Lastly, this exercise ensures that you are targeting legitimate literary agents—those who are actively selling their authors’ work to publishers. Seeing what legitimate literary agents share on their websites and request from authors will help you to get a sense of what is standard practice in the industry, as well as what is not. For instance, a legitimate literary agent should never ask authors for payment in order to consider their queries. If you are unsure whether something is standard practice, the website Writer Beware is a helpful resource that shares other red flags and warning signs.

When you are ready to expand your agent search beyond this initial list, there are a variety of resources that can help you identify agents who might be a good fit for your work. However, it’s important to ensure that you are getting information from accurate and up-to-date sources, such as:

Publishers Marketplace: Publishers Marketplace has the most comprehensive deal database in the industry; it lists the titles, authors, agents, editors, and publishers for recent book deals, as well as the rights sold. Database access does require a paid subscription (currently $25/month), but in my opinion it’s well worth subscribing for a month or two in order to see recent sales in your category. You can also view many agents’ member pages on Publishers Marketplace for free.

PW Children’s Bookshelf: PW Children’s Bookshelf is a free email newsletter with a variety of industry news, including weekly book deal listings (though these deals are not easily searchable).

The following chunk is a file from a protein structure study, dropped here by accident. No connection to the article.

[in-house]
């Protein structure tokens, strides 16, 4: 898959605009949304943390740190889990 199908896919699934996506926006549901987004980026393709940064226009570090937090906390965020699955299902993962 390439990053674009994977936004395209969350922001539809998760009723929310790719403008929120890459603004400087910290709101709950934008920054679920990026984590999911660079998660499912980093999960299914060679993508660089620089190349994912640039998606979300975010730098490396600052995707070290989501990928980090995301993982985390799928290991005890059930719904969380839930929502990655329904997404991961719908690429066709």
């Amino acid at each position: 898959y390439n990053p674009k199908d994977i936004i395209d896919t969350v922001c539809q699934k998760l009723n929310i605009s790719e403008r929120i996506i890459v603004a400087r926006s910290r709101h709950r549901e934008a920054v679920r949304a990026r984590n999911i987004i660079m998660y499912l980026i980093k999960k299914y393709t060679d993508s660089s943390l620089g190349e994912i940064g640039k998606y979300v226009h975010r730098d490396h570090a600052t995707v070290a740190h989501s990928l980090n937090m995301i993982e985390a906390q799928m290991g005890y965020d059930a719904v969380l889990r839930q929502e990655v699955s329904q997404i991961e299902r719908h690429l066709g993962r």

Printed Market Surveys: Printed publishing market surveys are often available in public libraries’ reference sections, including Literary Market Place and Children’s Writer’s & Illustrator’s Market. While the limitations of print mean that these aren’t updated as continually as online resources, they are another initial tool that can help you discover agencies and agents to research further on deal databases and agent/agency websites (which agents generally ensure are kept up-to-date). 

Other Market Surveys and Compilations: The Society of Children’s Book Writers and Illustrators (SCBWI) provides an agent directory in their publication, The Essential Guide to Publishing for Children, which is free for SCBWI members. The website Manuscript Wish List also compiles information about what agents are looking for. As with printed market surveys, I recommend using online compilations as an initial discovery tool and then going directly to agent/agency websites and deal databases to complete your research; agents will generally update their website more frequently than third-party databases that collate information from a variety of sources.

Next week’s letter will discuss information to look for in your literary agent search; how to organize this information; advice for approaching the submissions process; and other factors to consider about the author-agent relationship.

Your Editor Friend,